by Pamela Riley
The last thing
she needed
was something with more
teeth on it –
incisive canines and incisors
carving meat from bone,
or breaking rocks
out behind the house
each morning.
She did not want a sister –
another companion
of hair and linen,
or a daughter –
a comrade for tea and misery,
to sit in a chair
wondering if the curtains
could keep out
the long afternoon.
She just wanted a man –
a suit with tie and smiles
that would bring
the world home
in his pockets
and love her the right way,
like too much wine
spilling across the tiles
pooling up
with her reflection.

0 thoughts on “Reflection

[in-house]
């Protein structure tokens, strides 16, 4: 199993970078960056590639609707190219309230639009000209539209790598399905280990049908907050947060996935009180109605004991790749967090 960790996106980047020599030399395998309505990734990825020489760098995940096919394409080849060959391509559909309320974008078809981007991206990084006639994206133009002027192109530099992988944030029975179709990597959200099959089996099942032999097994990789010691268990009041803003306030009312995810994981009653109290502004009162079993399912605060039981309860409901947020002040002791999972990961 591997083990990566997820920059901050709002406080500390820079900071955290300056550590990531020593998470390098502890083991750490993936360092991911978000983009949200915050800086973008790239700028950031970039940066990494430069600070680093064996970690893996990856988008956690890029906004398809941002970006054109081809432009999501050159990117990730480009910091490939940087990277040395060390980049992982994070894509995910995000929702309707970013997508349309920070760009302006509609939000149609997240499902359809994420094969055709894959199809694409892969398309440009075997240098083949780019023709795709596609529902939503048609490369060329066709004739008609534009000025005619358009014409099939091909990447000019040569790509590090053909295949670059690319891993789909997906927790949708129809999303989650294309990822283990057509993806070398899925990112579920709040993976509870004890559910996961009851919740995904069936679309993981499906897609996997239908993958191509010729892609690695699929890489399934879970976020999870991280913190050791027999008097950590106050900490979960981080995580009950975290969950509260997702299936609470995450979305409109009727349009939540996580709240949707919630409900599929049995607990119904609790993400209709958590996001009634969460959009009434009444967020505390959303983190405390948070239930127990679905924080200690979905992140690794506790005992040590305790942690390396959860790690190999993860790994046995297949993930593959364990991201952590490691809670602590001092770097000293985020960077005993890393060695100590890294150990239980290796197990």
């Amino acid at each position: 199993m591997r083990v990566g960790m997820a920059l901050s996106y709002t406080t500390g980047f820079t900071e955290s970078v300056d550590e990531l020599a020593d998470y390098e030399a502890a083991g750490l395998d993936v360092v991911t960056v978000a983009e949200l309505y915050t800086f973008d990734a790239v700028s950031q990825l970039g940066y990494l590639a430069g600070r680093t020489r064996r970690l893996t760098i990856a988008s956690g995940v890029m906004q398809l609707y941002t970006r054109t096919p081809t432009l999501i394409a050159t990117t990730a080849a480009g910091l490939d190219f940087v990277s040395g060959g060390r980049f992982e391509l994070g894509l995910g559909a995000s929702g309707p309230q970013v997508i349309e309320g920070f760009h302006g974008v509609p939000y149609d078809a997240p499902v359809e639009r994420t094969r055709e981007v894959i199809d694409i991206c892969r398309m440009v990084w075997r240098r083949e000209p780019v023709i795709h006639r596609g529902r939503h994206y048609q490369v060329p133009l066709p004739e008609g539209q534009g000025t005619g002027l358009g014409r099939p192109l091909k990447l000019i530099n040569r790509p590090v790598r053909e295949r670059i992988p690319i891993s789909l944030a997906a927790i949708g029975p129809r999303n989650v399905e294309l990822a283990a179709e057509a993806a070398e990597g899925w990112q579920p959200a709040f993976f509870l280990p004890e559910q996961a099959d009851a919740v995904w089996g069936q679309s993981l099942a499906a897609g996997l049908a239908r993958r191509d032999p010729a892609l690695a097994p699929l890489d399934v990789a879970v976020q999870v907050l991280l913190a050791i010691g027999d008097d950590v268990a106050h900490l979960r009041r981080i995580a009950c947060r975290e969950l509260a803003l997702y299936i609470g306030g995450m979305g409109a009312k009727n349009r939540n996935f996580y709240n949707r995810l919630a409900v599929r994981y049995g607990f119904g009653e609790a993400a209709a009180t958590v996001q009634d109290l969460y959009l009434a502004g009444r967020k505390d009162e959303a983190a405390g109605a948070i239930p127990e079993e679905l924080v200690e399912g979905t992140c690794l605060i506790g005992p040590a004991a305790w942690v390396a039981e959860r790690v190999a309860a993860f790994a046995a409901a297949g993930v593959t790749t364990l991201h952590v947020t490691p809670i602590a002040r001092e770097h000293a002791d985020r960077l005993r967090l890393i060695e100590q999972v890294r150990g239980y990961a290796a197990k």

1. Surprising. Everything is looked at so objectively–as an object or collection of objects–even the thing she wants, until the line “and love her the right way,” which spills out its own image “pooling up with her reflection,” which I guess means seeing her for what she really is–with more depth than the surface, “spilling across the tiles” of how she perceives, probably learned from how others perceive her.

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